Using a Defibrillator to restart the heart is now part of first aid training. In Australia, more than 30,000 cardiac arrests occur every year, with fewer than 10% surviving to leave hospital (Ambulance Victoria, 2016).

In fact, 177 Victorians were saved in a year due to first aiders starting CPR. In a cardiac arrest the heart is no longer pumping, blood flow stops, the casualty loses consciousness and will not be breathing normally. This person will die, unless within a short period of time blood flow is restored. Immediate cardiopulmonary resuscitation (CPR) will restore some blood flow.

For a short period of time, the non-pumping heart may have an abnormal rhythm, ventricular fibrillation (VF) or ventricular tachycardia (VT) which may be “shocked” by defibrillation (a type of electric shock) back to a normal pumping rhythm.

Rescuers (professional, trained layperson or untrained person) cannot tell by looking at a casualty whether the casualty has a “shockable” rhythm or a “non-shockable” rhythm (where defibrillation will have no benefit for the casualty).

One of the functions of an AED is to determine whether the casualty has a “shockable” or “non-shockable” rhythm. The time to defibrillation is a key factor that influences survival. For every minute defibrillation is delayed, there is approximately 10% reduction in survival if the patient is in cardiac arrest due to VF or VT, (shockable rhythms). CPR alone will not save a person in VF/VT, so a defibrillator should be applied to all casualties as soon as available so that a shock can be delivered if required. The development of easy to operate AEDs has led to defibrillation being included in basic life support teaching. AEDs can accurately identify the cardiac rhythm as “shockable” or “non-shockable” and provide verbal and visual prompts of the next steps (e.g. shock advised, or no shock advised, and continue with CPR).

Many cardiac arrest patients can be saved if persons nearby immediately recognise they are in cardiac arrest, call Triple Zero (000) for an ambulance, perform CPR and use an AED.

Each of these stages “is a link” in a “chain of survival” that provide the best chance of survival.

Minutes count and members of the public along with first responders represent the front line in resuscitation. Defibrillators (AEDs) are easy to use, compact, portable and very effective. They are designed to be used by lay persons; the machines guide the rescuer through the process by verbal prompts and visual prompts. They are safe for the casualty/victim and will not allow a shock to be given unless it is required. They are designed to be stored for long periods without use and require very little routine maintenance.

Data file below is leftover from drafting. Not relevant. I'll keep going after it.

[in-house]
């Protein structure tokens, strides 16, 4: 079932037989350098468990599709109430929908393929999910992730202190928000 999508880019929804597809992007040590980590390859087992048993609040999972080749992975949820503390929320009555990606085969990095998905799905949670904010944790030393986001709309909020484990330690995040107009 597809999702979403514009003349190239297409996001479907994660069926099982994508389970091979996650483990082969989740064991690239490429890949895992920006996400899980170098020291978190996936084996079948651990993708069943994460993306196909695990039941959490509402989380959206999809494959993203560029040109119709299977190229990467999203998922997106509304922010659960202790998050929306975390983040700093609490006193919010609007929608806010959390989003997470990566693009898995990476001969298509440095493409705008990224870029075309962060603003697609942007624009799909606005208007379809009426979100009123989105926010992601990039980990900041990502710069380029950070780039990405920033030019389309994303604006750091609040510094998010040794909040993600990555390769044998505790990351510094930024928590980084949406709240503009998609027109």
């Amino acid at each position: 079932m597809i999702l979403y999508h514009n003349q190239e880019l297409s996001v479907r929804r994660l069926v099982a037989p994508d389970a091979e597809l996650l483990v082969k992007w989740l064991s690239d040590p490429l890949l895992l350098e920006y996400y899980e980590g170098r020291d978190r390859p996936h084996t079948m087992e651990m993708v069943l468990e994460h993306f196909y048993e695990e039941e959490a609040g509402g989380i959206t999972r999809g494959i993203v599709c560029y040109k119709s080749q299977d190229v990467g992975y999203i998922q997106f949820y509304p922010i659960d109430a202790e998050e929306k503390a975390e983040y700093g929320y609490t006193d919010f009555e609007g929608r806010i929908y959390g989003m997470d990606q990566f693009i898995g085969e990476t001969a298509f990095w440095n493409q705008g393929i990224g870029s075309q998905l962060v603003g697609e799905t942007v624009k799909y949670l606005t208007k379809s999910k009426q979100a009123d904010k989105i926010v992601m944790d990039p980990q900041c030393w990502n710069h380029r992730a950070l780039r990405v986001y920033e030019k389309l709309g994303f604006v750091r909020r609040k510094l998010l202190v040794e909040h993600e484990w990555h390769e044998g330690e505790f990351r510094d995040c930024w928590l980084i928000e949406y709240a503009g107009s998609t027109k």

In Australia, AEDs have been installed in many busy public places, workplaces, or other areas where the public might have access. The intention is to improve early access to defibrillation. This strategy of placing AEDs in locations where they can be used by a lay person is known as Public Access Defibrillation (PAD). Allowing the use of AEDs by members of the public without prior formal training may be lifesaving. However, the use of an AED by trained members of the public and professional responders is encouraged.

Purchasing this life saving equipment in a work place is vital.

There are several factors to consider when contemplating purchasing and installing an AED, some of these considerations. AEDs should be placed or stored where they are most likely to be needed. They must be accessible with a minimum of delay.

All persons working at the site need to be aware of their purpose and location, and the steps to be taken should someone suffer cardiac arrest. This will include calling Triple Zero (000) for an ambulance service and activating the organisation’s emergency response plan – i.e. to commence CPR on any casualty who is unresponsive, and not breathing normal.

We would like to thank the Australian Resuscitation Council for this information.

Author: Jim Allen, Allens Training.


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